There are no end of answers in art to this question. Ever since the Iconoclasts were put in their place people have been making depictions of Jesus. There are Eastern icons, Medieval sculptures, Renaissance portraits, Romantic paintings, and modern re-imaginings. There is Jesus as a baby, Jesus as a child, Jesus as a teacher, Jesus on the cross, and Jesus raised to heaven. Although the pious white Jesus has dominated the cultural imagination for the last few hundred years (we have a picture of that one on the bookshelf in the Fireside Room), many today are making more racially diverse depictions of him. As seems fitting and right to me, since about the only thing we can know about him is that he was (and is) human. What does Jesus look like? He looks like a human.
I have a book of portraits by the photographer Steve McCurry. His most famous portrait is a haunting photo of a young Afghan girl that graced the cover of National Geographic during the first war in that region. A friend gave it to me as a devotional and prayer book, a meditation of the image of God stamped on every human being. What does Jesus look like? He looks like that Australian aboriginal girl. And that punk kid from L.A. And that old man from Nepal. And that Italian model. And so on.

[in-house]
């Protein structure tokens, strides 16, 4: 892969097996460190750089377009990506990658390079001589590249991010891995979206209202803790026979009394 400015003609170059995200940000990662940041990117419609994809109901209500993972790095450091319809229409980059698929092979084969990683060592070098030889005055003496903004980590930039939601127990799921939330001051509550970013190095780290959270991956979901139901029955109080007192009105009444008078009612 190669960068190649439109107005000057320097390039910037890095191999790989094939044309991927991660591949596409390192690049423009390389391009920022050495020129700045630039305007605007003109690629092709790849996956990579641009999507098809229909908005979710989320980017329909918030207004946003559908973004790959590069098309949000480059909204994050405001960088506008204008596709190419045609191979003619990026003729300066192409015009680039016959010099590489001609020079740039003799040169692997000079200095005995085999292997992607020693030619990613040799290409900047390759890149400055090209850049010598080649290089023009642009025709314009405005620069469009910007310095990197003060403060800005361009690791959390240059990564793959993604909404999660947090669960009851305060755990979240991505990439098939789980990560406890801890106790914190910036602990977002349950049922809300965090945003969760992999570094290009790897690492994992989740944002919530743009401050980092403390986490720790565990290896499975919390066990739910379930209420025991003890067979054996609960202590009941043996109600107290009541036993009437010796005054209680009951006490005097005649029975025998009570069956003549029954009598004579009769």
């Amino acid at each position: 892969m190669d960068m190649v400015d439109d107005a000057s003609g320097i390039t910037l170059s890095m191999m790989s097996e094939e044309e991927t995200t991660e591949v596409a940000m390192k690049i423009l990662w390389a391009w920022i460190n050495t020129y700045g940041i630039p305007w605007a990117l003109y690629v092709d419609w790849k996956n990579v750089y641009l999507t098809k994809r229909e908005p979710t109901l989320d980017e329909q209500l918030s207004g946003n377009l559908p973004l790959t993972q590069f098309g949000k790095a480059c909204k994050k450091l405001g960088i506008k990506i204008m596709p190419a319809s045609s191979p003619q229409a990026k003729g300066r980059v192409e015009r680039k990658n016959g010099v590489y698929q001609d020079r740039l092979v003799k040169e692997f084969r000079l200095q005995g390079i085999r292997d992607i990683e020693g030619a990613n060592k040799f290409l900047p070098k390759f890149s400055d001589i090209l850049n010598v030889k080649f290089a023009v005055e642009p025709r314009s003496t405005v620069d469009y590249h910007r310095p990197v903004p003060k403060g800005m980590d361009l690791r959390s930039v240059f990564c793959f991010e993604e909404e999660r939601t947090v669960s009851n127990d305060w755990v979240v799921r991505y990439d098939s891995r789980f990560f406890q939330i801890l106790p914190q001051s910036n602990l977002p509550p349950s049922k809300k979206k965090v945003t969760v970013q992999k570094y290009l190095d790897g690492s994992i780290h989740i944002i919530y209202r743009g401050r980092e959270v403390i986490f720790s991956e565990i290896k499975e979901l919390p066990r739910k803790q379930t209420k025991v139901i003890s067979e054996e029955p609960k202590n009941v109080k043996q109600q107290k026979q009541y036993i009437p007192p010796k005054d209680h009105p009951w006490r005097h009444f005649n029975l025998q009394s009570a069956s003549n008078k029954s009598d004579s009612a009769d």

But why do we want to know that Jesus looks like anyways? Isn’t it because we want to have clues to what his character is like? We feel that the key to a person’s identity is in their face: the angle of the eyebrows, the squint of the eyes, the lines around the mouth. Is this person gentle or cruel, wise or foolish, kind to others or self-absorbed? We make our depictions of Jesus as portraits of his character. But we can do more than that. We can learn much more about Jesus than what is contained in a static image. We can tell stories, which are portraits too.